ACTLA Presentation – Loss of Income for Self-Employed Plaintiffs

Derek Aldridge, Economica

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ACTLA Presentation – Lunch and Learn

March 25, 2021

Loss of income for self-employed plaintiffs

I will briefly discuss the approach that I use to estimate the loss of income for self-employed plaintiffs. Simply determining the true income of a self-employed worker can be challenging, and I will address some of these challenges. I will also discuss some approaches that can be used to estimate their loss of income.

Note that my tables and charts are based on actual cases I have worked on, but I have made various adjustments to simplify the presentation to preserve confidentiality.

Estimating the income of a self-employed worker

Determining the income of a self-employed worker can be much more complicated than for a regular employee.

For a plaintiff who is an employee and not self-employed, their income is simply the amount they are paid by their employer. Employment insurance income is also relevant for our calculations. Both of these sources of income are usually easy to determine by looking at the plaintiff’s income tax records. An employee might have income tax records that look something like this:

Usually, the income tax records will give us an accurate description of the income of an employee-plaintiff – at least for the pre- accident period. After the accident there can be income replacement benefits that do not appear in the income tax records.

For a self-employed worker, their personal income tax records usually only tell us part of the story of their income. The personal income tax records for a self-employed plaintiff might look something like this:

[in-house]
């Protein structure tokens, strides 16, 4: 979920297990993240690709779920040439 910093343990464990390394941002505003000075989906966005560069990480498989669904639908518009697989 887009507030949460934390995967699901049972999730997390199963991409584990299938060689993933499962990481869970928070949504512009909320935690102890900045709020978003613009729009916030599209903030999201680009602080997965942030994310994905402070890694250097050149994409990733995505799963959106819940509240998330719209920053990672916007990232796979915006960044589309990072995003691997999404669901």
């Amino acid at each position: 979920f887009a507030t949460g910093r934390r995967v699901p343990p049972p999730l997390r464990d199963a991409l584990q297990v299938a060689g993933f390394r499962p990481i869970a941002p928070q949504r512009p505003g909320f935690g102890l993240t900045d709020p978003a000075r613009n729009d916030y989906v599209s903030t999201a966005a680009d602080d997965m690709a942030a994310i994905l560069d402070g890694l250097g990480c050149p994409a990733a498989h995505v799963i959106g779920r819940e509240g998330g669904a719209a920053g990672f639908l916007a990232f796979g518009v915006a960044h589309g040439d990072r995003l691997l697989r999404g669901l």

For the self-employed worker, the income reported on their personal tax returns will often not reflect their true income in each year. I will discuss this below.

For my purposes, there are two categories of self-employed workers: those who operate their business as a sole proprietorship, and those who operate a corporation.

Sole proprietorship

  • These are usually fairly straightforward.
  • All business income appears on the personal income tax returns – usually as gross and net business income.
  • There is a statement of earnings with the personal tax return that shows a detailed description of revenue and expenses.
  • All business income is paid to the business owner each year. There is no separate corporation where profit can be held separately from the owner. Because there is not a separate corporation, most of the information we need to estimate the plaintiff’s income is usually contained in their personal tax records.


  • These are more complicated, and I will focus my discussion on cases when the plaintiff’s business is a corporation.
  • The plaintiff operates his business through a numbered or named corporation (for example, 1234567 Alberta Ltd, or Derek Aldridge Consulting Ltd). The corporation is a separate entity from the plaintiff, so income earned through the corporation will not necessarily appear on the plaintiff’s personal income tax records. That is why we need the corporate financial statements.
  • The business income statements show the revenue and expenses for each year. When I combine the income statements for several years, I create a table that looks something like this: